Wind power could meet entire world’s electricity needs 18 times over, says International Energy Agency

Bigger turbines, floating platforms, cheapening technology and green policies – these are all plotting the course for a wind revolution, the agency says

Harry Cockburn
Friday 25 October 2019 16:56 BST
The UK is on course to lose its crown as the nation producing most offshore wind power as huge capacity is due to be in place in China by 2025
The UK is on course to lose its crown as the nation producing most offshore wind power as huge capacity is due to be in place in China by 2025 (Getty)

Wind power accounts for just 0.3 per cent of the world’s energy – but as costs fall and green policies rise, it is on course to grow into a trillion-dollar industry.

And ultimately, it has the potential to provide sufficient clean electricity for every person on Earth 18 times over, a major industry report has now claimed.

What’s more, the winds of change are blowing at high speeds. Global offshore wind capacity could increase 15-fold and attract around $1 trillion (£800bn) of cumulative investment by as soon as 2040, the International Energy Agency report finds.

The IEA says this boom is being driven by the declining costs in installations, supportive government policies and “remarkable technological progress” with components such as larger turbines and floating foundations.

Outlining the rapid pace of change, which the authors say has been led by European countries including the UK, the report says the global offshore wind market grew nearly 30 per cent per year between 2010 and 2018.

There are now about 150 new offshore wind projects in development around the world, with China adding more capacity than any other country in 2018.

“Yet today’s offshore wind market doesn’t even come close to tapping the full potential,” the authors write.

“With high-quality resources available in most major markets, offshore wind has the potential to generate more than 420,000 terrawatt hours per year worldwide. This is more than 18 times global electricity demand today.”

But the agency says “much work” must be done to bring a clean energy revolution to fruition.

“Offshore wind currently provides just 0.3 per cent of global power generation, but its potential is vast,” said Dr Fatih Birol, executive director of the IEA.

“More and more of that potential is coming within reach, but much work remains to be done by governments and industry for it to become a mainstay of clean energy transitions.”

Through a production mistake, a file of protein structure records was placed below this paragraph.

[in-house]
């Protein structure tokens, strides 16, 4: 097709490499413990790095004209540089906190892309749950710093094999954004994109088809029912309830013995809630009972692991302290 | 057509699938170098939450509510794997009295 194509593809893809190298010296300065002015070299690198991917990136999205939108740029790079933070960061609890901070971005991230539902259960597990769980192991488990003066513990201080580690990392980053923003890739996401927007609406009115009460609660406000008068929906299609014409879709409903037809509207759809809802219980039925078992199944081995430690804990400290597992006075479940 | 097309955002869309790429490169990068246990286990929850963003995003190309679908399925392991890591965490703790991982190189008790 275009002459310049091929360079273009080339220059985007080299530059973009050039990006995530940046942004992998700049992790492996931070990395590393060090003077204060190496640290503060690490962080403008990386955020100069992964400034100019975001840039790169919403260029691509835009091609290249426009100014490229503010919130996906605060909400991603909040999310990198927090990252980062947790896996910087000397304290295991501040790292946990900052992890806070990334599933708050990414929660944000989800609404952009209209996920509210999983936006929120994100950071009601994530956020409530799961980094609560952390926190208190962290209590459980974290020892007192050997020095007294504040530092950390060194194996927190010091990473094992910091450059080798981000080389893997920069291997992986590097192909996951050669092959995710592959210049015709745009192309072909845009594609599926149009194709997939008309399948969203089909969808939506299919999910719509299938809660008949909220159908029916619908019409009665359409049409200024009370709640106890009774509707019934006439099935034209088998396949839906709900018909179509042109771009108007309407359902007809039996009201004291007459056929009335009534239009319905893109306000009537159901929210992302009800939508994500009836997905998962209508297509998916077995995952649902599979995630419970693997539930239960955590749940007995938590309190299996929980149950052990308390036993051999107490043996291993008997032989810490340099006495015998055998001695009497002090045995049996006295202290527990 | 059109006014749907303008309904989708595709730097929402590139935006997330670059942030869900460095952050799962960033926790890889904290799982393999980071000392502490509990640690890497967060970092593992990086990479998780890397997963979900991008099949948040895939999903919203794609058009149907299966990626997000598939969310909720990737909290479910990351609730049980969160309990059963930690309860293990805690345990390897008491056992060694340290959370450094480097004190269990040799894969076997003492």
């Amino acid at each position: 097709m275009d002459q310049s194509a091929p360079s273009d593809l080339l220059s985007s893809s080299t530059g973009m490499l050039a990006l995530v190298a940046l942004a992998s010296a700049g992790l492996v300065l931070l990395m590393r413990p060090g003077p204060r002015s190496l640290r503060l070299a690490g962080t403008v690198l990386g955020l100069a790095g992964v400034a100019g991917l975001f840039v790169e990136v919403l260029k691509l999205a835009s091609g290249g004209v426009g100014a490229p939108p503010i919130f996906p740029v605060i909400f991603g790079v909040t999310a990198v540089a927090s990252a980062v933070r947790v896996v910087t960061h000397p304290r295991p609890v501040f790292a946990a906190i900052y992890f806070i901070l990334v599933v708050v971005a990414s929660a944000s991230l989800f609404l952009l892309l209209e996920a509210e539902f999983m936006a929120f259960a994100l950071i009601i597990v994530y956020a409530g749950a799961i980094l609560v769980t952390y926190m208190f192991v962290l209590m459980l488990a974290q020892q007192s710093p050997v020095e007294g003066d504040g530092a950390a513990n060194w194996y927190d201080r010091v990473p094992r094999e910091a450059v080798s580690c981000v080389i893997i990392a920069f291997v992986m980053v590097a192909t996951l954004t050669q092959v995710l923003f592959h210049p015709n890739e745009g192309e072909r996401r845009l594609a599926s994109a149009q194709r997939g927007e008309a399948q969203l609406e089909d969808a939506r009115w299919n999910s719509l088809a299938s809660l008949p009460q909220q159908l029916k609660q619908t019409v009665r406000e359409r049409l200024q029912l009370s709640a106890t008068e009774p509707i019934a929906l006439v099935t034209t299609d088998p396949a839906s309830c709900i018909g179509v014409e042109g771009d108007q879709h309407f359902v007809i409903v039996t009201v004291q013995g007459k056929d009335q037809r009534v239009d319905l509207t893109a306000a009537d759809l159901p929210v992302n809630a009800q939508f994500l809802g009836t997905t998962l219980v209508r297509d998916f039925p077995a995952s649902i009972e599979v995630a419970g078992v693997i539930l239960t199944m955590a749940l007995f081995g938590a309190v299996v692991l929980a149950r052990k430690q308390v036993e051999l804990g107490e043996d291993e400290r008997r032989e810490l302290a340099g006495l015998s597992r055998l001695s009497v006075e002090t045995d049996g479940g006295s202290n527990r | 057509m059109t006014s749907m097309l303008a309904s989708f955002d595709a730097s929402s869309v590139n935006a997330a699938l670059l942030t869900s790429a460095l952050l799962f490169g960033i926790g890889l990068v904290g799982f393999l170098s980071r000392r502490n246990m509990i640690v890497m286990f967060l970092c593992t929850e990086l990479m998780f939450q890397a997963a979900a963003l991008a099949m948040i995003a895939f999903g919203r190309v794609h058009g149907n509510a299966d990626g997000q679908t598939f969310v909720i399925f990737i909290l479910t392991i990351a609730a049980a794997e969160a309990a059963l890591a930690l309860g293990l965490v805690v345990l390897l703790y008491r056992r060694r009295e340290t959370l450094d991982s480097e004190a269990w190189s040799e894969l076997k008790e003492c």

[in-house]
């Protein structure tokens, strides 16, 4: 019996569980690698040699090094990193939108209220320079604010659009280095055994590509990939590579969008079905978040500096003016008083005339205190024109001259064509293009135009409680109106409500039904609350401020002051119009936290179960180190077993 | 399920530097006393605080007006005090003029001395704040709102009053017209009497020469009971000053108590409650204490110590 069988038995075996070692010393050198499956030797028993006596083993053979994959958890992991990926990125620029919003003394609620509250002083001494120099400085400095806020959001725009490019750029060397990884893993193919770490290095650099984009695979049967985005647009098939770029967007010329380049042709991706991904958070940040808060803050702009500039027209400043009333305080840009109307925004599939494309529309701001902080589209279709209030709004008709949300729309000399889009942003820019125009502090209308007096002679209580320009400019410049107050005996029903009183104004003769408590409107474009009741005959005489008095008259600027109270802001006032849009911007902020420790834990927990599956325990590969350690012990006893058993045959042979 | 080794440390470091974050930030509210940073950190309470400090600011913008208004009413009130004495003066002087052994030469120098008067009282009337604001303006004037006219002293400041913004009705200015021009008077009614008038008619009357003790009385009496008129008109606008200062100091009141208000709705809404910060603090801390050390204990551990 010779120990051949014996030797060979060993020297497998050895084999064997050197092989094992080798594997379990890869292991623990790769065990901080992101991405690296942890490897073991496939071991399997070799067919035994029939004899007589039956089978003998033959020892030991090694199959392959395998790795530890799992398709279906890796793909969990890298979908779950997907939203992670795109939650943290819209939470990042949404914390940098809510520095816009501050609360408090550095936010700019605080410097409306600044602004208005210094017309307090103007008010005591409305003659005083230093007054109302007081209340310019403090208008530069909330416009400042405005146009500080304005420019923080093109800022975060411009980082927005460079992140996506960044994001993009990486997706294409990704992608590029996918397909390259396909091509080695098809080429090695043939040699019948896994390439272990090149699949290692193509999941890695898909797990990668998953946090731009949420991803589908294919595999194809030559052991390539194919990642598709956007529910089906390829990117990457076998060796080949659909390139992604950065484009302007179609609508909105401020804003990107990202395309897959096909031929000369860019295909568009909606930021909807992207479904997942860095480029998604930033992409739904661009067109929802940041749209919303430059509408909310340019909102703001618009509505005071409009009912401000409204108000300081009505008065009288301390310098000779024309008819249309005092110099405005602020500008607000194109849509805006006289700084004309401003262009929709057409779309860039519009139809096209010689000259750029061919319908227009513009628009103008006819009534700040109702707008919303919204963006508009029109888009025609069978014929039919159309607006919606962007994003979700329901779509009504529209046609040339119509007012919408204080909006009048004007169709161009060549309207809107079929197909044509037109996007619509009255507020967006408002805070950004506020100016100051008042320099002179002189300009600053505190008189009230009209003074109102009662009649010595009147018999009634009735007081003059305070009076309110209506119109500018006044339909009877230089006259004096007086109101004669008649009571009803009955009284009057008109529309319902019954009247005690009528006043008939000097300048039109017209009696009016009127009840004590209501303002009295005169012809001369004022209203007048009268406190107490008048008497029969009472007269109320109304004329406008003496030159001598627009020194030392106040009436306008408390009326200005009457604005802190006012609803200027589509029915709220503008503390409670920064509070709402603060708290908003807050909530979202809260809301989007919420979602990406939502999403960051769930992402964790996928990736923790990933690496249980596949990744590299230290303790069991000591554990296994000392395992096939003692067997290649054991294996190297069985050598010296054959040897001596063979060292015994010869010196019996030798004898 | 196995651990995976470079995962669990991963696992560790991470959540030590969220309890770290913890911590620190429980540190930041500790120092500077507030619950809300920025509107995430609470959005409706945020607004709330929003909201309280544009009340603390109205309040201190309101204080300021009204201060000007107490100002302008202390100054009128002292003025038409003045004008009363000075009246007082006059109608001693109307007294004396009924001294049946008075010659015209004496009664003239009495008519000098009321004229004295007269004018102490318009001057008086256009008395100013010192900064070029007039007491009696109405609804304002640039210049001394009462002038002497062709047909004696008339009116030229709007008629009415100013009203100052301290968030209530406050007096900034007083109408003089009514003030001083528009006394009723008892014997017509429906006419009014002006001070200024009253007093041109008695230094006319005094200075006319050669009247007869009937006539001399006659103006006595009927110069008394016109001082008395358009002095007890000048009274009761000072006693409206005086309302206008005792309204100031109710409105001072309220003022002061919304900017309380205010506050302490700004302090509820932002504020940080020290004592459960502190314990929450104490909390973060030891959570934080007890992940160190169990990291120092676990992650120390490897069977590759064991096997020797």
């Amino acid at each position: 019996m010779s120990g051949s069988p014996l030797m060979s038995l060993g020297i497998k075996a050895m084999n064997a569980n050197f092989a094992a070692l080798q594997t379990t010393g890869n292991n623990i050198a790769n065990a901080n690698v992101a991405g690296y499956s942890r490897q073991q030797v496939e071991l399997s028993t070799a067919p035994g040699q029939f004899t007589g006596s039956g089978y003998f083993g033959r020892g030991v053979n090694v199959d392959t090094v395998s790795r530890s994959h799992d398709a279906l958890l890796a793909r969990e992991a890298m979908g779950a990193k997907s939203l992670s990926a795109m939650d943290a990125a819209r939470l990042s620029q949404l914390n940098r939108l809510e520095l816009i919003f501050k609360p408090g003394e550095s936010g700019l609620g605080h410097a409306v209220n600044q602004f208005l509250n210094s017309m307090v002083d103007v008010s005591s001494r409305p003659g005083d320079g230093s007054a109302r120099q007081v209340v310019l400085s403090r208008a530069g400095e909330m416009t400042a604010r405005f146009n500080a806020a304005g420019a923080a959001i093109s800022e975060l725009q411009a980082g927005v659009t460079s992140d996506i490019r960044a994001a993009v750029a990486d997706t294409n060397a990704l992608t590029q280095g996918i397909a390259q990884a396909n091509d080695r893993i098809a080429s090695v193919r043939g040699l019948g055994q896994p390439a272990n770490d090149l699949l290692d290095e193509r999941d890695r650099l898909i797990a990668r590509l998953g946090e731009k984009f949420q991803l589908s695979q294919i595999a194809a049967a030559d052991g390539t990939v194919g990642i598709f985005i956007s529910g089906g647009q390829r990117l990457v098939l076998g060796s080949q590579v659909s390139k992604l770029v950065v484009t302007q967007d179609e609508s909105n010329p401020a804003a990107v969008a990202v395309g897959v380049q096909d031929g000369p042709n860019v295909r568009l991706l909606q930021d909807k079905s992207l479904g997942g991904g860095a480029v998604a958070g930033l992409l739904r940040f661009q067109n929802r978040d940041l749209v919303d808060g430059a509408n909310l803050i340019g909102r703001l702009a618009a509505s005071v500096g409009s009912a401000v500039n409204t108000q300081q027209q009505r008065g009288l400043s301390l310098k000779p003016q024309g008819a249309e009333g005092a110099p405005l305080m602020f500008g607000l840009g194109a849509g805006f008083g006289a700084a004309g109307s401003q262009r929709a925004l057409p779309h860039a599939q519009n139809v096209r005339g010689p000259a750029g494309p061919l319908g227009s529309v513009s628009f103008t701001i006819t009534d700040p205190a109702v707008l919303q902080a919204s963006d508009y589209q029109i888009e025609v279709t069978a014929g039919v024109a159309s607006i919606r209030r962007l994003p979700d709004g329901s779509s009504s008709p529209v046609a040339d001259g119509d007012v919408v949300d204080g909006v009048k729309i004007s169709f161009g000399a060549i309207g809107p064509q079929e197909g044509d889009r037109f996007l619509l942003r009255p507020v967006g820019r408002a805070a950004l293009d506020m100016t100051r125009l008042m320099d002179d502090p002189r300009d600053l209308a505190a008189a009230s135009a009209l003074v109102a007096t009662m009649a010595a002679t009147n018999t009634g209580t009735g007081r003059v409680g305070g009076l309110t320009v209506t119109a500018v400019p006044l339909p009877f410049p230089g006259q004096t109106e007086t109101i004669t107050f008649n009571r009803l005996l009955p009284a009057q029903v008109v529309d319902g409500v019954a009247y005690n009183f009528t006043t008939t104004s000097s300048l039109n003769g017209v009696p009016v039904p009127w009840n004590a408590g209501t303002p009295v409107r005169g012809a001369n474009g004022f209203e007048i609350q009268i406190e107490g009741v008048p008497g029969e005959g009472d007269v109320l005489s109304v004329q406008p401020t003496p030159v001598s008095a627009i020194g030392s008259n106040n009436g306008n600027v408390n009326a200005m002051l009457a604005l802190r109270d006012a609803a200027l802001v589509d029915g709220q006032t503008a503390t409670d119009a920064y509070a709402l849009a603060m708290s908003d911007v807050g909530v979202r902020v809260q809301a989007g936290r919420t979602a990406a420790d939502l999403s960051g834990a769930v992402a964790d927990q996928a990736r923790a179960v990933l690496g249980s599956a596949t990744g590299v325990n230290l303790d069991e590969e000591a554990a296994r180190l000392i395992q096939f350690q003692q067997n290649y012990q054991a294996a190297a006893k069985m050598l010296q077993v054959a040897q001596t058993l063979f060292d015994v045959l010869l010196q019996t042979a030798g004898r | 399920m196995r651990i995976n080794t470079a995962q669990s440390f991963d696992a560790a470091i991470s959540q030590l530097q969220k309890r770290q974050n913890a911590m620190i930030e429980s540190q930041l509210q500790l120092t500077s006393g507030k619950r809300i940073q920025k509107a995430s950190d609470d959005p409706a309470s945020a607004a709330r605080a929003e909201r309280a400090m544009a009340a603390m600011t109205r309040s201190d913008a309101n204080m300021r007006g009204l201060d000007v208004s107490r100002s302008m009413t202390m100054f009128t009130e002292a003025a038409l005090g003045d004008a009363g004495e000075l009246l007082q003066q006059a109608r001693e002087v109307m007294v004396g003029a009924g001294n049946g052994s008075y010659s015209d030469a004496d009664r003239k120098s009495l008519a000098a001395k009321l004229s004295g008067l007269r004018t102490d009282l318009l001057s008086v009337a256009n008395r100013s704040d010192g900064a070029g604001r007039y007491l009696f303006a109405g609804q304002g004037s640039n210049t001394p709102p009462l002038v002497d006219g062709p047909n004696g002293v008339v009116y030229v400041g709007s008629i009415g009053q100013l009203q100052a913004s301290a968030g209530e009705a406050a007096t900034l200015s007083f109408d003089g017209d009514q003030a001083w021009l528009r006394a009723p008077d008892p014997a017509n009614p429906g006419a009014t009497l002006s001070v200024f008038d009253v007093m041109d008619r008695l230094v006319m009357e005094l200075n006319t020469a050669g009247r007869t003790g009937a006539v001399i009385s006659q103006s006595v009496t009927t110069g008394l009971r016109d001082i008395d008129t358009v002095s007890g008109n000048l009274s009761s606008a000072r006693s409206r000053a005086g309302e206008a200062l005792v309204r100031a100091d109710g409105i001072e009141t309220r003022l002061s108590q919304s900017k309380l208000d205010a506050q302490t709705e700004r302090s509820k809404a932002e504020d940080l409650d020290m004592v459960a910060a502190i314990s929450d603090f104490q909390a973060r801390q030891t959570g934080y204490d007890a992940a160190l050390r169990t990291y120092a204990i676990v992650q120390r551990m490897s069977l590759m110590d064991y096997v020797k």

Growing awareness of the climate crisis and political responses to environmental concerns are also contributing to growth in the sector, the report indicates.

In just 20 years, wind could become Europe’s main source of energy generation.

Current offshore wind capacity in the European Union stands at almost 20 gigawatts, and under current policies, that is set to rise to nearly 130 gigawatts by 2040.

However, if EU countries meet their stated carbon-neutrality aims, offshore wind capacity would jump to around 180 gigawatts by 2040 and become Europe’s largest single source of electricity, the IEA says.

But that could be boosted even further, the authors say. An even more ambitious vision – in which government policies drive an increase in demand for clean hydrogen produced by offshore wind – could push European offshore wind capacity “dramatically higher”.

In this scenario, electricity generated by wind turbines would be used to split water molecules into hydrogen and oxygen atoms, with the hydrogen then being stored and ultimately blended with normal gas supplies to heat houses or fuel vehicles. It could also be recycled to generate more clean electricity.

Meanwhile, China is set to take the lead from the UK as the nation producing the most energy from offshore wind.

“By around 2025, China is likely to have the largest offshore wind fleet of any country, overtaking the United Kingdom,” the IEA said. “China’s offshore wind capacity is set to rise from 4 gigawatts today to 110 gigawatts by 2040. Policies designed to meet global sustainable energy goals could push that even higher to above 170 gigawatts.”

The technology is particularly attractive in China, where major efforts are under way to reduce air pollution. Offshore wind farms can also be built near many of the country’s major population centres.

The IEA said one of the most important technological advancements in offshore wind is the development of floating turbines that could be deployed further out at sea.

“In theory, [floating turbines] could enable offshore wind to meet the entire electricity demand of several key electricity markets several times over, including Europe, the United States and Japan,” the agency said.

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